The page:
NEW YORK – NOVEMBER 13: John Bolton, US ambassador to the United Nations, speaks to the media after a meeting with the five permanent members of the Security Council and Germany regarding Iran during the French mission to the UN on November 13, 2006 in New York City. Bolton received a controversial inaugural appointment to the post of President Bush in August 2005 and was renamed last week, but would face confirmation from a new Democrat-run Senate unless voted in the current congressional election in January. The Democrats oppose the nomination. (Photo by Michael Nagle / Getty Images)

White House National Security Advisor John Bolton, US Director of National Intelligence Dan Coats, FBI Director Christopher Wray, arrives to attend a briefing on election security in the White House press monitoring room at White House in Washington, USA, August 2, 2018. REUTERS / Carlos Barria

US National Security Adviser John Bolton attends a news conference in Moscow, Russia June 27, 2018. REUTERS / Sergei Karpukhin

HELSINKI, FINLAND, JULY 16, 2018: US Ambassador to Russia Jon Huntsman Jr. (C) and US National Security Advisor John Bolton (R) speak as Russian President Vladimir Putin and US President Donald Trump meet in the Presidential Palace. Alexei Nikolsky / Russian Presidential Press and Information Office / TASS (Photo by Alexei Nikolsky TASS via Getty Images)

WASHINGTON, DC – AUGUST 02: National Security Advisor John Bolton, informs media about election disruptions, in the White House, August 2 2018 in Washington, DC. The administration's highest security officer informed the media about election disruptions. (Photo by Mark Wilson / Getty Images)

National Security Advisor John Bolton (R) attends a joint press conference between US and Russian presidents following a meeting of the Presidential Palace in Helsinki on July 16, 2018. – US and Russian leaders opened a historic summit in Helsinki, with Donald Trump promising an "extraordinary relationship" and Vladimir Putin saying it was high time to root out disputes around the world. (Photo by Brendan SMIALOWSKI / AFP) (Photo credit should read BRENDAN SMIALOWSKI / AFP / Getty Images)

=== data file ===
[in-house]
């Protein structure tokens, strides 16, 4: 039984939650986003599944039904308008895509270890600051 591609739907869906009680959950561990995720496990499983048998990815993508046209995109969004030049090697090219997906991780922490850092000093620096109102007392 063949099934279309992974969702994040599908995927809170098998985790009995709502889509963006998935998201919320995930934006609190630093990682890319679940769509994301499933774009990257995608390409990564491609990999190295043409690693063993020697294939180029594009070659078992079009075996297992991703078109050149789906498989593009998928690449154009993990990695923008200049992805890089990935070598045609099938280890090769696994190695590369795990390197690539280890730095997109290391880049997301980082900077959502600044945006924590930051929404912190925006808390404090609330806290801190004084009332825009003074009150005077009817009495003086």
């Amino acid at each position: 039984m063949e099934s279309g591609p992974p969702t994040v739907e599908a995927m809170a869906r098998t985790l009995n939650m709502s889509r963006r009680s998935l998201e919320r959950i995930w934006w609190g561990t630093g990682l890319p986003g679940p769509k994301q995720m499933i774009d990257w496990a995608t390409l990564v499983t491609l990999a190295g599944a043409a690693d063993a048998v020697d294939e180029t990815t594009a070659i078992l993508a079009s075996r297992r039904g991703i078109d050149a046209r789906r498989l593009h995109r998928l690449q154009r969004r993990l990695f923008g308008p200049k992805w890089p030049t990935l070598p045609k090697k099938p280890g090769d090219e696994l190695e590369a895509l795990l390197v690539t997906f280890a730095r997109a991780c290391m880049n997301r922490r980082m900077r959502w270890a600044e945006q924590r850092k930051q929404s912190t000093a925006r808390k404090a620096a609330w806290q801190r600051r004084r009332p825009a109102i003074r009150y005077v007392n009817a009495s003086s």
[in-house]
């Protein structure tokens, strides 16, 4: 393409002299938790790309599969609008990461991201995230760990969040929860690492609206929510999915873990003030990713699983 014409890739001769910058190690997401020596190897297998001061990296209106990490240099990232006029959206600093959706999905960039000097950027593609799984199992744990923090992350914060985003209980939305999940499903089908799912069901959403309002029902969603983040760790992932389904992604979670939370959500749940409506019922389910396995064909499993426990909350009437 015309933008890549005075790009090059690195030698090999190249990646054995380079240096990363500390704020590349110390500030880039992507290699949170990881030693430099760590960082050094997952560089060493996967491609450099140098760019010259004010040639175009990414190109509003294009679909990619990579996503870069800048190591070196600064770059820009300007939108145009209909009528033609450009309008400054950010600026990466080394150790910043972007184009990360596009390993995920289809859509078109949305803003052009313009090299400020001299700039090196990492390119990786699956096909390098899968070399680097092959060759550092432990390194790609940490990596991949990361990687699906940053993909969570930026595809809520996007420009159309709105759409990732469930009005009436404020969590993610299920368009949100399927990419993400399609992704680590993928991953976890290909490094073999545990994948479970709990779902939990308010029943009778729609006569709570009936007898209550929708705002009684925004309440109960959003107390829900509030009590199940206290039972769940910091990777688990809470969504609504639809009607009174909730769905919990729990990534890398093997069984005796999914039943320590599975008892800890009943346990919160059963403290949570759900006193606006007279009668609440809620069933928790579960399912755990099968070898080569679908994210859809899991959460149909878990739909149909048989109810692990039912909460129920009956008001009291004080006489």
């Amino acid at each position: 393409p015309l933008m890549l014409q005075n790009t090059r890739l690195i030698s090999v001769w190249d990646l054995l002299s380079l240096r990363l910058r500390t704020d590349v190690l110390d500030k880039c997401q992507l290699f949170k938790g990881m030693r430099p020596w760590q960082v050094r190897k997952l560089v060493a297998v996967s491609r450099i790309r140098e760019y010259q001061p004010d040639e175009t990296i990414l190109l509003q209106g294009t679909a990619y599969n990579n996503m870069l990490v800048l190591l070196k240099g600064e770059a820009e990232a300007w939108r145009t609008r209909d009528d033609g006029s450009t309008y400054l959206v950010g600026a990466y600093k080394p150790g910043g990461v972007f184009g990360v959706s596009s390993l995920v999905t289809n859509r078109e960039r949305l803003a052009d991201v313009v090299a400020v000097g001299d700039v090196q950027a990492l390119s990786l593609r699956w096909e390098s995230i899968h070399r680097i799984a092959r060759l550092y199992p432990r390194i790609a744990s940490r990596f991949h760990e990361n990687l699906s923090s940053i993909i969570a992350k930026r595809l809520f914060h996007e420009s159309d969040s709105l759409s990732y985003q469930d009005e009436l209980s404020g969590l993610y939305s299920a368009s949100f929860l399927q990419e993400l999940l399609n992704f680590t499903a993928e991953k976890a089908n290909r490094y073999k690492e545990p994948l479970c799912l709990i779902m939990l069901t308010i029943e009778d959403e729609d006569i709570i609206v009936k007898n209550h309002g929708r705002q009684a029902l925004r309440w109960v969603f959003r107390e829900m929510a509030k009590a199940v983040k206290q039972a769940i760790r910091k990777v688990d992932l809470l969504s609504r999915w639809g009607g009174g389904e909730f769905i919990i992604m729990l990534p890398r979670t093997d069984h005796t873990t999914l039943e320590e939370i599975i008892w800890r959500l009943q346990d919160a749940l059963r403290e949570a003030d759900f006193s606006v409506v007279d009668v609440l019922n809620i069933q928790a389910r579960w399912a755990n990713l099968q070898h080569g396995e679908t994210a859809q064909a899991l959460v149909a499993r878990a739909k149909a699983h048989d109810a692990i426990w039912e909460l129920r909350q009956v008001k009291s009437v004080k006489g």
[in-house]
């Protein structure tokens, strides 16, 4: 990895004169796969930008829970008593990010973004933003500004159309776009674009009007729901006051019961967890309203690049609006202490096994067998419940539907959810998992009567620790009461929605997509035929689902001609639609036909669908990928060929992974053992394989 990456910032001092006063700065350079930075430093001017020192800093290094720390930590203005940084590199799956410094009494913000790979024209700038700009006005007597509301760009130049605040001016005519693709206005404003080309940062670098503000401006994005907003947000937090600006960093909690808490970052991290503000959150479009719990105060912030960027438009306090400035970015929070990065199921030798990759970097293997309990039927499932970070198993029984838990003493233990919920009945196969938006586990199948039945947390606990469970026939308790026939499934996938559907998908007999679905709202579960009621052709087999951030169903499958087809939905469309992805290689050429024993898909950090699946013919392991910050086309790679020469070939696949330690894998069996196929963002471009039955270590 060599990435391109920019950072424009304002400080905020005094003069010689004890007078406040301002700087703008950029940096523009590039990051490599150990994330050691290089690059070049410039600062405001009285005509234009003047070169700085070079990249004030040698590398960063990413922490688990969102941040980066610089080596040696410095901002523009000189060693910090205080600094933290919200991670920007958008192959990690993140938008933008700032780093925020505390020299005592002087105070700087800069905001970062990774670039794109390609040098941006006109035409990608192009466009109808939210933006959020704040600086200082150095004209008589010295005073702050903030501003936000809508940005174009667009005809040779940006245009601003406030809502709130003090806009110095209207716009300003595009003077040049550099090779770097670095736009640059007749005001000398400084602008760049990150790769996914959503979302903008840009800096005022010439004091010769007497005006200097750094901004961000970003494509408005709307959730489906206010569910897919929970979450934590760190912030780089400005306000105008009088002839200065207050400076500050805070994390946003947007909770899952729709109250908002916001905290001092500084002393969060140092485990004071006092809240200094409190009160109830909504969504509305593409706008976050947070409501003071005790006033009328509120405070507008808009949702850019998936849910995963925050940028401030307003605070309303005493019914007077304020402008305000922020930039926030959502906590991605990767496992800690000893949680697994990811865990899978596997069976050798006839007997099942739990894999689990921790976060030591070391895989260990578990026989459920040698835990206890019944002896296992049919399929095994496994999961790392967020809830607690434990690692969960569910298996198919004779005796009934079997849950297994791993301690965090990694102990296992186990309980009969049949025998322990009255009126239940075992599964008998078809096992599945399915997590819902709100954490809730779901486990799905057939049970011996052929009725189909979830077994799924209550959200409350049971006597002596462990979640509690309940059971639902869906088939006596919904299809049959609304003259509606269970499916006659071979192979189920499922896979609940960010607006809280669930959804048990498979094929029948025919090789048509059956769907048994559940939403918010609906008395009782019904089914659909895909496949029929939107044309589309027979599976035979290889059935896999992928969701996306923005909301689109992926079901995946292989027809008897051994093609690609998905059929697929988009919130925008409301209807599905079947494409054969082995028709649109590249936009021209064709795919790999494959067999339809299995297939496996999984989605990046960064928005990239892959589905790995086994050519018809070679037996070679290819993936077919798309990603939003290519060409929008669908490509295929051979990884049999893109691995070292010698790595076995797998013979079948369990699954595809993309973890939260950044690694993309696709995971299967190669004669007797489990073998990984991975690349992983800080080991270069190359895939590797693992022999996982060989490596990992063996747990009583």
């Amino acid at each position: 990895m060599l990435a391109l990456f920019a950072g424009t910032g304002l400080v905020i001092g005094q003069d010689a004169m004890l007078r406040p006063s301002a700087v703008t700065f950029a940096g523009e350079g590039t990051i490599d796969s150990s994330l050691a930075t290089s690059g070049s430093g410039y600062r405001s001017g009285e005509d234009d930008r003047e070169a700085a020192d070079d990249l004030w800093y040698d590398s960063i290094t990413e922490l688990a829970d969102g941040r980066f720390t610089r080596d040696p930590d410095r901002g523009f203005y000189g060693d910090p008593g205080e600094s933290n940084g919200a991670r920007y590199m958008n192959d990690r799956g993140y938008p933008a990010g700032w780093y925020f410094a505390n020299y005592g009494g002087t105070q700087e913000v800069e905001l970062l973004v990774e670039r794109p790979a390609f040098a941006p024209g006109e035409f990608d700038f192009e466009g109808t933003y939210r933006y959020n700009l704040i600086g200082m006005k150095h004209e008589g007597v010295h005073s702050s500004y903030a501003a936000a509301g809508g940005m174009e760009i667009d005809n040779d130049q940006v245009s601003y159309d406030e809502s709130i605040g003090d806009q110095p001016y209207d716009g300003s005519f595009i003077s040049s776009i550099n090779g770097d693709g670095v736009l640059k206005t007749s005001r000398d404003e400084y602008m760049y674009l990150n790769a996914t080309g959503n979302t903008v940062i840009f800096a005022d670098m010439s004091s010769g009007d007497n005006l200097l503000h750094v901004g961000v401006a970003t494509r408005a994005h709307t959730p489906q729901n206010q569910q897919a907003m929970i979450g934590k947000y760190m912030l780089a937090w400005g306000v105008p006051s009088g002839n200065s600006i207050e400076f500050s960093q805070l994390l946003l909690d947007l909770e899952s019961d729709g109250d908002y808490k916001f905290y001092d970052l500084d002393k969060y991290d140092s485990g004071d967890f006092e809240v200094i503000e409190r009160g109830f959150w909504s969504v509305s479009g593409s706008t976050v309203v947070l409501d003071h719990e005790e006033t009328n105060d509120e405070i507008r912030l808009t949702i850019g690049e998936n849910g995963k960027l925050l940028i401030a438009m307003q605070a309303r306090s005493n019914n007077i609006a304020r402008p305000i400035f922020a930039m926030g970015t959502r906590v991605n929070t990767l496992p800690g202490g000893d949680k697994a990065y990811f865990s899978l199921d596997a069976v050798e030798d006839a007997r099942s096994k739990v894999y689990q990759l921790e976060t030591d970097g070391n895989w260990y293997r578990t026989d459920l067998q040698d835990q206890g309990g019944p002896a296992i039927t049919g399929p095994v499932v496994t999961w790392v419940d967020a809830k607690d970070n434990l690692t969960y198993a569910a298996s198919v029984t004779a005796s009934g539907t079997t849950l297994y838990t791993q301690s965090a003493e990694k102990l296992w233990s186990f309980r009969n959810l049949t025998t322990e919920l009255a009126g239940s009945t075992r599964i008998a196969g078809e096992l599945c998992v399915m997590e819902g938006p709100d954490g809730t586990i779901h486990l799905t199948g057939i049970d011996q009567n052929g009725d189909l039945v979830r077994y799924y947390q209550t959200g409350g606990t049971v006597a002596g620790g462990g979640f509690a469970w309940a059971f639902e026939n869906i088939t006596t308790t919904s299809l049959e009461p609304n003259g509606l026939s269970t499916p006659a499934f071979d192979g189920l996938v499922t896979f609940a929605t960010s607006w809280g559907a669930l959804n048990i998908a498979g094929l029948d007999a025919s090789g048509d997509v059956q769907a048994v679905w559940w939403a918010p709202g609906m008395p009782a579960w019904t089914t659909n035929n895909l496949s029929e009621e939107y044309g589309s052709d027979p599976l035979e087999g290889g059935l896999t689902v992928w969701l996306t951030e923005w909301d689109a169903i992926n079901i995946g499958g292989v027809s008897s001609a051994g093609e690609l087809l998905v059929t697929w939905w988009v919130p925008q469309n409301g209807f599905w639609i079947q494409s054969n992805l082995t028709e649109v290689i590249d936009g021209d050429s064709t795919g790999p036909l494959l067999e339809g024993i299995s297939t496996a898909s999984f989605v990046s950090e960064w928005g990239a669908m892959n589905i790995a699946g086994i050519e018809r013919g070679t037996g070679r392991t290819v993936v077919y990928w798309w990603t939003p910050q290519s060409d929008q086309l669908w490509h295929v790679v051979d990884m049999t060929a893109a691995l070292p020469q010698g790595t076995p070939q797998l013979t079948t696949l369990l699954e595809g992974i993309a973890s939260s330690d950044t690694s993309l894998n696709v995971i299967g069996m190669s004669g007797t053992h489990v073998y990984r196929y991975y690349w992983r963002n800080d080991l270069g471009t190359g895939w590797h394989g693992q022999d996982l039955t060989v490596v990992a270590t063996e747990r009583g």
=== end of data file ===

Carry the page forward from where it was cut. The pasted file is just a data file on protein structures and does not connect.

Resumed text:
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On Wednesday, the president said that Bolton "did not agree" with other administration officials and took up Bolton's role in supporting the invasion of Iraq under President George W. Bush – an invasion that Trump has described as a mistake (although, sometimes, as a good idea).

"He was a lot out there, I can tell you, and I wanted to let them do that, and I didn't agree with that decision from the start," Trump said without explaining why he chose Bolton as his national security adviser in the first place.

"Honestly, he wanted to do things – not necessarily tougher than me," Trump said. "John is known as a tough guy. He is so tough that he got us to Iraq. It's tough. But he is someone I actually had a very good relationship with, but he did not agree with people in the administration that I consider to be very important. "

Trump added:" And you know John wasn't in line with what we were doing. And actually in some cases he thought it was too tough, what we did. Mr. Tough Guy. "

The President said that there are currently" five people whom I consider to be highly qualified "to fill the vacancy left by Bolton's departure, but he did not provide any names.

Trump added that he told Bolton that he wished him well but could not resist getting another dig at his former adviser.

"I'm sure he's going to do what he can to spin it on his way," Trump said of Bolton.